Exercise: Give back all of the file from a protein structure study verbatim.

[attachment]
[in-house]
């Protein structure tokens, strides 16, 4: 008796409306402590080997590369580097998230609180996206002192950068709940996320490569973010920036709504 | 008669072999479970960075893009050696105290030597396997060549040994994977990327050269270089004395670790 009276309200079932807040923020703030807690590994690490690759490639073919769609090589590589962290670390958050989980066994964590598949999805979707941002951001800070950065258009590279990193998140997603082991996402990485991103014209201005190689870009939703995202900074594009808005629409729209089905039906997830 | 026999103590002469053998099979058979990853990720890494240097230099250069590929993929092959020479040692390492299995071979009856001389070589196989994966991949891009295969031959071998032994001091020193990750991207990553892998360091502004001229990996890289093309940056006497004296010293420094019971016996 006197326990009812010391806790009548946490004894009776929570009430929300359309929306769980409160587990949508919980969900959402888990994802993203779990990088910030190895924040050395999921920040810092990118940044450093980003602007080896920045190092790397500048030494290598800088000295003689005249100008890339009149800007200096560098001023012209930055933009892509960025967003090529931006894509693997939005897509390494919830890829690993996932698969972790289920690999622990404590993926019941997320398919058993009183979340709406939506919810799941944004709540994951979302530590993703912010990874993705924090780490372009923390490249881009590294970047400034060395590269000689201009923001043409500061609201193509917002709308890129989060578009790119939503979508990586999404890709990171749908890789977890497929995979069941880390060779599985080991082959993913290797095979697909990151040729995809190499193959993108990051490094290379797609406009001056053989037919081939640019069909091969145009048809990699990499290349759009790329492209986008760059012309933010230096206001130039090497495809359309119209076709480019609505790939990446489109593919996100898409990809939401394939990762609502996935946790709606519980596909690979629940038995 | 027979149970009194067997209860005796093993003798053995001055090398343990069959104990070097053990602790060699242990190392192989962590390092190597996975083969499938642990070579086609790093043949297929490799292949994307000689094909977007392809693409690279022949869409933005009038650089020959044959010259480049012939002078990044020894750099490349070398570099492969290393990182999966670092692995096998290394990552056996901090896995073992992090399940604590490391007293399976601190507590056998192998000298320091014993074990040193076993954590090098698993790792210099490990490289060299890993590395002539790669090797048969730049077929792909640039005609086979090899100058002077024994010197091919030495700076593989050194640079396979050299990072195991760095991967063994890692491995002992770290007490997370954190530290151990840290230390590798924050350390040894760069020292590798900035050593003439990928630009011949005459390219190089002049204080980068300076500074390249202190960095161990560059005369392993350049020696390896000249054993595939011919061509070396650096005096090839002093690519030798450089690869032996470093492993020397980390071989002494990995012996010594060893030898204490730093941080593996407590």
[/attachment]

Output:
[in-house]
């Protein structure tokens, strides 16, 4: 008796409306402590080997590369580097998230609180996206002192950068709940996320490569973010920036709504 | 008669072999479970960075893009050696105290030597396997060549040994994977990327050269270089004395670790 009276309200079932807040923020703030807690590994690490690759490639073919769609090589590589962290670390958050989980066994964590598949999805979707941002951001800070950065258009590279990193998140997603082991996402990485991103014209201005190689870009939703995202900074594009808005629409729209089905039906997830 | 026999103590002469053998099979058979990853990720890494240097230099250069590929993929092959020479040692390492299995071979009856001389070589196989994966991949891009295969031959071998032994001091020193990750991207990553892998360091502004001229990996890289093309940056006497004296010293420094019971016996 006197326990009812010391806790009548946490004894009776929570009430929300359309929306769980409160587990949508919980969900959402888990994802993203779990990088910030190895924040050395999921920040810092990118940044450093980003602007080896920045190092790397500048030494290598800088000295003689005249100008890339009149800007200096560098001023012209930055933009892509960025967003090529931006894509693997939005897509390494919830890829690993996932698969972790289920690999622990404590993926019941997320398919058993009183979340709406939506919810799941944004709540994951979302530590993703912010990874993705924090780490372009923390490249881009590294970047400034060395590269000689201009923001043409500061609201193509917002709308890129989060578009790119939503979508990586999404890709990171749908890789977890497929995979069941880390060779599985080991082959993913290797095979697909990151040729995809190499193959993108990051490094290379797609406009001056053989037919081939640019069909091969145009048809990699990499290349759009790329492209986008760059012309933010230096206001130039090497495809359309119209076709480019609505790939990446489109593919996100898409990809939401394939990762609502996935946790709606519980596909690979629940038995 | 027979149970009194067997209860005796093993003798053995001055090398343990069959104990070097053990602790060699242990190392192989962590390092190597996975083969499938642990070579086609790093043949297929490799292949994307000689094909977007392809693409690279022949869409933005009038650089020959044959010259480049012939002078990044020894750099490349070398570099492969290393990182999966670092692995096998290394990552056996901090896995073992992090399940604590490391007293399976601190507590056998192998000298320091014993074990040193076993954590090098698993790792210099490990490289060299890993590395002539790669090797048969730049077929792909640039005609086979090899100058002077024994010197091919030495700076593989050194640079396979050299990072195991760095991967063994890692491995002992770290007490997370954190530290151990840290230390590798924050350390040894760069020292590798900035050593003439990928630009011949005459390219190089002049204080980068300076500074390249202190960095161990560059005369392993350049020696390896000249054993595939011919061509070396650096005096090839002093690519030798450089690869032996470093492993020397980390071989002494990995012996010594060893030898204490730093941080593996407590």